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Obesity-related gut damage may aggravate asthma symptoms: Research

by Medically Speaking

Changes in gut function caused by weight gain are linked to an increase in the severity of asthma, according to research that will be presented at the Society for Endocrinology annual conference in Harrogate. Gaining weight, according to the study, is connected with higher levels of inflammation, indications of gut permeability, and less effective asthma control. These findings suggest not only to weight loss as a viable therapy option for individuals with severe asthma symptoms, but also to the stomach as an additional therapeutic target for improving asthma control in obese patients.

It has previously been proven that gaining weight modifies the nature of the bacteria in the gut, perhaps increasing gut permeability. A “leaky gut” can let deadly pathogens into the circulation, triggering inflammatory responses throughout the body. Obesity has been linked to an increase in the severity of chronic inflammatory disorders such as asthma. Although it is common, poorly treated asthma can have serious side effects such as tiredness, lung infections, and an increased chance of life-threatening asthma episodes. There has been no previous research on how increasing intestinal permeability may affect asthma management.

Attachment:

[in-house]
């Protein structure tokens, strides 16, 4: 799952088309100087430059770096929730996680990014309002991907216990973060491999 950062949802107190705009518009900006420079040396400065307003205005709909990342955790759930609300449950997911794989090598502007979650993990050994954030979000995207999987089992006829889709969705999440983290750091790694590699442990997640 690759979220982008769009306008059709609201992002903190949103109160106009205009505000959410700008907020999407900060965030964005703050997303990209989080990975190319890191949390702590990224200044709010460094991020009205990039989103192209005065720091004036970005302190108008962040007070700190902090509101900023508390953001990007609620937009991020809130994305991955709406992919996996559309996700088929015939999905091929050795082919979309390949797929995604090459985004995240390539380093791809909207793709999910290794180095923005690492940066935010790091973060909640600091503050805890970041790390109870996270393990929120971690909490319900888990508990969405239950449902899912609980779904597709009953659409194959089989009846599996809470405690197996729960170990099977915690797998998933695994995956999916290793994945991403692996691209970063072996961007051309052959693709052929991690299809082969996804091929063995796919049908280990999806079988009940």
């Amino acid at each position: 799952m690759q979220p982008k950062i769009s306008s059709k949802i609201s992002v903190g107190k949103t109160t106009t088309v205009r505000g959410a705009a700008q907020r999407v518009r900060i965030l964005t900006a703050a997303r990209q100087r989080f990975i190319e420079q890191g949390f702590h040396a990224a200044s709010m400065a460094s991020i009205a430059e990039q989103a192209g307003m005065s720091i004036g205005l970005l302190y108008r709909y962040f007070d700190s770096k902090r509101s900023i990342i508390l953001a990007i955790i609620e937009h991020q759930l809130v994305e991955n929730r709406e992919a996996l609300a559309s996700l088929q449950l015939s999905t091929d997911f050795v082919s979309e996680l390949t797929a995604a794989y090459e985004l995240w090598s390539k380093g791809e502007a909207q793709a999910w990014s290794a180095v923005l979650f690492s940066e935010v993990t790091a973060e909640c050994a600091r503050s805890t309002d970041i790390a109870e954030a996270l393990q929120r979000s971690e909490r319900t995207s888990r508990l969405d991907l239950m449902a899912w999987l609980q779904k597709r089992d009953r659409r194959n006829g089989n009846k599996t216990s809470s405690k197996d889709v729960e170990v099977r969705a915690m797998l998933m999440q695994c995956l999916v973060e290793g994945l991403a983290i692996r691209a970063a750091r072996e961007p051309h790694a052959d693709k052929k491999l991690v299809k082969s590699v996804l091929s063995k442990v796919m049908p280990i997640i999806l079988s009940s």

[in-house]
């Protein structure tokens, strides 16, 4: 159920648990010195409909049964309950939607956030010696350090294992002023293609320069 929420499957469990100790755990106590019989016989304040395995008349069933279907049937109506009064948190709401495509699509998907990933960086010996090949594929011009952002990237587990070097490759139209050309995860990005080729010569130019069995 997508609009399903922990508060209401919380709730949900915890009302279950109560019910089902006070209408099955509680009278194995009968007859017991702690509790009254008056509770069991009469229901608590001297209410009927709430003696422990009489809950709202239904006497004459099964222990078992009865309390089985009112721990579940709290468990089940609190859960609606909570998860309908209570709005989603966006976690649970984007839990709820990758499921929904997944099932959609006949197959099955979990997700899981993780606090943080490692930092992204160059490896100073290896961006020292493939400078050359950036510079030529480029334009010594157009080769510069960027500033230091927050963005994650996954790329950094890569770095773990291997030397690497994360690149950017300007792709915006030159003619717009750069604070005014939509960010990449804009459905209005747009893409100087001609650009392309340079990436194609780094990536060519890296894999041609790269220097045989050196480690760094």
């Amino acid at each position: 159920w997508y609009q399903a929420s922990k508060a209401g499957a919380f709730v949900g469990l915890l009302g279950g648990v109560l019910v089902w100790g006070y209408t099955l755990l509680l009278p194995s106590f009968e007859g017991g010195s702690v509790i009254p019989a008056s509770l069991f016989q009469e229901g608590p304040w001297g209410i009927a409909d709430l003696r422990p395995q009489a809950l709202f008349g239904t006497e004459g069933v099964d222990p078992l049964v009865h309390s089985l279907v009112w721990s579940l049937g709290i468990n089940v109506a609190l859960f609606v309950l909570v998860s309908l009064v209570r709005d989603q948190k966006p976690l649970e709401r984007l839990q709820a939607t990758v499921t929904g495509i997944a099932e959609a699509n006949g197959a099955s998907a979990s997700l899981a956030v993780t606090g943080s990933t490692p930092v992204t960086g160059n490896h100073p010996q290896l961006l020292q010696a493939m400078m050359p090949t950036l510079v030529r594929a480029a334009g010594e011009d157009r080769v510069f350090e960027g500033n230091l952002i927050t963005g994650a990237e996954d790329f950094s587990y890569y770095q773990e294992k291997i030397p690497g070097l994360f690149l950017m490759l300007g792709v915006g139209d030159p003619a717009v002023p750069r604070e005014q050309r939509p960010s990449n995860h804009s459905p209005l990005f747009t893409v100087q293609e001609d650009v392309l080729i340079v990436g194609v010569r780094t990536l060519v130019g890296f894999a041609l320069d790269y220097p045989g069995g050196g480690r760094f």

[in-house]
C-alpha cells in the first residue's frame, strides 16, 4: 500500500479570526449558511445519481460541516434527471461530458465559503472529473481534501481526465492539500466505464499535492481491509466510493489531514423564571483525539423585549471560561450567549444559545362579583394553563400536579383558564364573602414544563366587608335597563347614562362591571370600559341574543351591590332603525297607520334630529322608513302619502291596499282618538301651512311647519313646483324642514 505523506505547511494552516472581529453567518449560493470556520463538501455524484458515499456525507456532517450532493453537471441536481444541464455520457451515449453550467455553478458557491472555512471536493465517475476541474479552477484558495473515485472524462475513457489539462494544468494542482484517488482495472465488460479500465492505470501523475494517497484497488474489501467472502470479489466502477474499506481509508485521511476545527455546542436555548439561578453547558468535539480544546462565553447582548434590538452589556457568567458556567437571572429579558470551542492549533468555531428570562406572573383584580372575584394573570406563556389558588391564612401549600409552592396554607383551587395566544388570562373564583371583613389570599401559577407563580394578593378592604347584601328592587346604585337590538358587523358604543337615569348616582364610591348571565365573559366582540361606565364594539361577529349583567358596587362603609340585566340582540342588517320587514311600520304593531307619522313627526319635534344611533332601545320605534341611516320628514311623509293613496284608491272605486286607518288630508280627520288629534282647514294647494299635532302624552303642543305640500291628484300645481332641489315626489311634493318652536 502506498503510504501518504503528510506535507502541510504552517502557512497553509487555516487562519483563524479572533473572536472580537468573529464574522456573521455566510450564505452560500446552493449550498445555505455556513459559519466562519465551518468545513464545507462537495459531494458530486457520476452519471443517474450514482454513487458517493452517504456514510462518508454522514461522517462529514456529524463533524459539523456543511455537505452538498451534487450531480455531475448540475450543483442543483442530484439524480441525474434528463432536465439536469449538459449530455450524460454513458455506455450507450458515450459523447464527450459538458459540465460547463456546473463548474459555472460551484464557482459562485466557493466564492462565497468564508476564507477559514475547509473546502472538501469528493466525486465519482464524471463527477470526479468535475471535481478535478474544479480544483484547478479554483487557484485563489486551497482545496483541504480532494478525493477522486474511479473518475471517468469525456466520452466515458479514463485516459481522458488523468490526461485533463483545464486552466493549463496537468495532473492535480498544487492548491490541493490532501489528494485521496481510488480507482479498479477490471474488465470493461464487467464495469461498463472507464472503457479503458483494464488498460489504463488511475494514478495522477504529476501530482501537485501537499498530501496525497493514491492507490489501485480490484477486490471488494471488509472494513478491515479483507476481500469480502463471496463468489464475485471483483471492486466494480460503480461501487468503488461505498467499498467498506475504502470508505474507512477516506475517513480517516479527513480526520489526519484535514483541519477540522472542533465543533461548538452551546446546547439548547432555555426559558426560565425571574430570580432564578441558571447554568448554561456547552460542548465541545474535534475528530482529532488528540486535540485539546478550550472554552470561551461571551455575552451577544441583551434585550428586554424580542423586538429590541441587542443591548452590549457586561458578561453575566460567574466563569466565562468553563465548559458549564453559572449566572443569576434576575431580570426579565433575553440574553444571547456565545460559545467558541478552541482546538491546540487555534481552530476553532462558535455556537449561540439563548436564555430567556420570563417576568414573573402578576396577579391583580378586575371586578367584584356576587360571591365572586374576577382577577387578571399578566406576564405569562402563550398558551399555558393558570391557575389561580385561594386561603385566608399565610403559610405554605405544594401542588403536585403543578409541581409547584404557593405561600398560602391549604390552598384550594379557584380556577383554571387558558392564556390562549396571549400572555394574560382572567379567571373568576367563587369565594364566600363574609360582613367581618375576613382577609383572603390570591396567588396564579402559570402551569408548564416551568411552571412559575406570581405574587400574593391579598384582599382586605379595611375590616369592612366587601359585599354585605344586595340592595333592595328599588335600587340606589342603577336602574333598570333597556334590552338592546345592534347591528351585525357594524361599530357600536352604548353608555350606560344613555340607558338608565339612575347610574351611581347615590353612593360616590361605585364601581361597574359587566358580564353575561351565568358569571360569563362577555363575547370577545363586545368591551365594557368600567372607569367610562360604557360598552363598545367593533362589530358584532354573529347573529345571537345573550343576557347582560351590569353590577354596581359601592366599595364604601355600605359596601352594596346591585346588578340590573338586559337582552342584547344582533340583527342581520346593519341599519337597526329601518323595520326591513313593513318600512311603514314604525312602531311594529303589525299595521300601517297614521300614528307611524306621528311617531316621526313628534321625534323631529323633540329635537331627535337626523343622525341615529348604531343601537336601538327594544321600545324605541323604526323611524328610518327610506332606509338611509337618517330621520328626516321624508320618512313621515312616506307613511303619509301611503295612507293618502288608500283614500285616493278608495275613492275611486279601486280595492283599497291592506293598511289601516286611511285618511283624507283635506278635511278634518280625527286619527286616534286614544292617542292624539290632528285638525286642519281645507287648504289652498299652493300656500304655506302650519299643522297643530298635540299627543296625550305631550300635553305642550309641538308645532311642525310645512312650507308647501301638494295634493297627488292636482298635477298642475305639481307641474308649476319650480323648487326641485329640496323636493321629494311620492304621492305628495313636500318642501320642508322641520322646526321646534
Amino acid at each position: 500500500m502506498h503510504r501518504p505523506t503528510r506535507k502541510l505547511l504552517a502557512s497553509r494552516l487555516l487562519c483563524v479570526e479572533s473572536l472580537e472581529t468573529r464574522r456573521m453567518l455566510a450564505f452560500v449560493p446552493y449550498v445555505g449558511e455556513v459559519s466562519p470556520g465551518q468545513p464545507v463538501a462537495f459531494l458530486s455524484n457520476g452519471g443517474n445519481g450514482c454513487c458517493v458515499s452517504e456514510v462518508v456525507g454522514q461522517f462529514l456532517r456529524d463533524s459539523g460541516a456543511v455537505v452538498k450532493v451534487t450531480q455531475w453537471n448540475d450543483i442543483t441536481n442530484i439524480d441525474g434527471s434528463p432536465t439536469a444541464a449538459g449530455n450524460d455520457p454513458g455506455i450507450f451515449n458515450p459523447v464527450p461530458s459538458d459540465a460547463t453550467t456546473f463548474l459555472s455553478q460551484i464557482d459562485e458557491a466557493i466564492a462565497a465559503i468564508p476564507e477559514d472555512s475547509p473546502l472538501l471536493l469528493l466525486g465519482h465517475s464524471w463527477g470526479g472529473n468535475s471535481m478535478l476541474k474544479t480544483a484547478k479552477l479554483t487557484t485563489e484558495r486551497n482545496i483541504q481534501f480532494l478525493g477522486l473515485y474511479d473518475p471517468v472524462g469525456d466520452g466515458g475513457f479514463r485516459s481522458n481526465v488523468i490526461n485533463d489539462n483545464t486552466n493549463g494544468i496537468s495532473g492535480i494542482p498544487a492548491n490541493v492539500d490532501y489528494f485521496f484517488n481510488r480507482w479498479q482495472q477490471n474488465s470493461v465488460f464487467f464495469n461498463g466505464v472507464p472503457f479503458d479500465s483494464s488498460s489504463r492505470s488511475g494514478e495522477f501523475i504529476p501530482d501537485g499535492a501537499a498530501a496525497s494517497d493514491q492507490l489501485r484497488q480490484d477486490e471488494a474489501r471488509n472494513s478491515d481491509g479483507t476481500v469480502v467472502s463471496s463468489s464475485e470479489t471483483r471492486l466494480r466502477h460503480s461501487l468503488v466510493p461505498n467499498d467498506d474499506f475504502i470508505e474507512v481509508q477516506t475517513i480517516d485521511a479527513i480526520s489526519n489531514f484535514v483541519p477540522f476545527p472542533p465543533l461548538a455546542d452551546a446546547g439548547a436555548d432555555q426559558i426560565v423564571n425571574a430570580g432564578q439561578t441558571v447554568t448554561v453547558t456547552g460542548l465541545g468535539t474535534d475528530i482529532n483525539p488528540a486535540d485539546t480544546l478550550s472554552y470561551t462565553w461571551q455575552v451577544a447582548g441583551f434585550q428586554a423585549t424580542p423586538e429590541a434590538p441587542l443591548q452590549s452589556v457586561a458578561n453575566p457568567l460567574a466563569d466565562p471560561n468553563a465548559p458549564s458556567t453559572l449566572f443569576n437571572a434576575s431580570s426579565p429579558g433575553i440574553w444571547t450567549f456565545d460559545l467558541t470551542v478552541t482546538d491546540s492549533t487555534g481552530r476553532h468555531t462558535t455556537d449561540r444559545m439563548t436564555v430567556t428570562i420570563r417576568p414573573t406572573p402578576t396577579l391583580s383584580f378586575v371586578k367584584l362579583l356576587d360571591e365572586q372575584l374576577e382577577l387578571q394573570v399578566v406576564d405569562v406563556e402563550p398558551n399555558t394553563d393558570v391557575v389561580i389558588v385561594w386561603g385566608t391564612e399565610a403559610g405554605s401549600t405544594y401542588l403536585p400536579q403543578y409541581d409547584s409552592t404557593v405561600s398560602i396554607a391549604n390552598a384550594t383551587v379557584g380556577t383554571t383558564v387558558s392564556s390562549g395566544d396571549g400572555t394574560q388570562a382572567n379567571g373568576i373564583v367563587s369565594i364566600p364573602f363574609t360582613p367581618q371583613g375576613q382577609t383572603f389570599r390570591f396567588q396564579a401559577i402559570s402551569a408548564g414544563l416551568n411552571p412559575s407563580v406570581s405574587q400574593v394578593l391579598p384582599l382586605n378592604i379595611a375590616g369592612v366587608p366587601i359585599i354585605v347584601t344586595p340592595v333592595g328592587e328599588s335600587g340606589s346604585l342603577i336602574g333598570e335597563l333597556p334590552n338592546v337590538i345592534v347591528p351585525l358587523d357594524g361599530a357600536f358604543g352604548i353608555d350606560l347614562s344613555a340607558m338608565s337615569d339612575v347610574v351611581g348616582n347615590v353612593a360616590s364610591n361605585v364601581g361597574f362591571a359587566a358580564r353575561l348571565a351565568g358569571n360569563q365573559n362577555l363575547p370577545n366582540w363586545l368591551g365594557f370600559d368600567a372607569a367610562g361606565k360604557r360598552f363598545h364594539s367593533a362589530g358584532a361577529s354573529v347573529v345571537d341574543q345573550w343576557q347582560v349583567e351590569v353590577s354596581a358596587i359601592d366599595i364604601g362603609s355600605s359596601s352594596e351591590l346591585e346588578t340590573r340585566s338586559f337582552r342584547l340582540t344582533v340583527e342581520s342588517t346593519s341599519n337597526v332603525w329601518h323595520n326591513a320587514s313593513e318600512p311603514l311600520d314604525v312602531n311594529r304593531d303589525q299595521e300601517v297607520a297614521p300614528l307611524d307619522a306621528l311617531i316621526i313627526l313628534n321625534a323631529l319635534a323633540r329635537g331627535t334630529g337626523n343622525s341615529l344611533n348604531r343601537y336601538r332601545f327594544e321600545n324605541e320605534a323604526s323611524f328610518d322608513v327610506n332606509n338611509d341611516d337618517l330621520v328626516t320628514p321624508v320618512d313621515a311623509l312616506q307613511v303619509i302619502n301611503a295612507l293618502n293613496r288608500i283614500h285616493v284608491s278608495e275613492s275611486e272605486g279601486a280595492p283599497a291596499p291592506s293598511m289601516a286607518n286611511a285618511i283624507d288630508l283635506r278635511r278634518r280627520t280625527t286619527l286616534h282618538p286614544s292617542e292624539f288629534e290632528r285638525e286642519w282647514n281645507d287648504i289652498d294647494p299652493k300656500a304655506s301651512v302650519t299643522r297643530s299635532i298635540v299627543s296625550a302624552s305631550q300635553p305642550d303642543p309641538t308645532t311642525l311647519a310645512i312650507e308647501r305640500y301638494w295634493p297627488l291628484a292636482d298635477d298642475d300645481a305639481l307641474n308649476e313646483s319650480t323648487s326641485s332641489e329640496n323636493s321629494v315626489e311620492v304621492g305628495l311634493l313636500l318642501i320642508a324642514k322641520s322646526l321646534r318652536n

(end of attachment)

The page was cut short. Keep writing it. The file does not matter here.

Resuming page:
Cristina Parenti and colleagues at Nottingham Trent University studied the symptoms of 98 people with severe asthma, as well as the relationship between body weight and gut permeability. Patients with a lean-to-obese body mass index (BMI) reported their symptoms using the Asthma Control Questionnaire-6. Blood tests were used to measure asthma-related inflammatory markers and gut permeability markers (lipopolysaccharide binding protein (LPB) and calprotectin) (granzyme-A, IL-5, IL-6, CCL-4). LBP levels were significantly higher in individuals with poorly controlled asthma, and they increased with body weight. Rising LBP concentrations are associated with increased levels of inflammatory markers related to asthma.

Lead investigator, Cristina Parenti, commented, “We have found a significant link between gut permeability, being overweight and poor asthma control, particularly in people with obesity. This suggests that dietary interventions to improve gut barrier function may be an effective, alternative treatment target for asthma patients who are overweight or have obesity.”

The current study comprised just a limited number of people with severe, uncontrolled asthma. The researchers plan to engage additional participants in the study, look at the results in people with well-controlled asthma across a variety of BMIs, and see if focusing on the stomach can benefit people with asthma management.
“Our preliminary findings indicate that increased gut permeability is likely to be a factor in worsening asthma symptoms in obese patients, so it will be interesting to see if dietary interventions can improve symptoms for these patients,” Cristina Parenti concluded.

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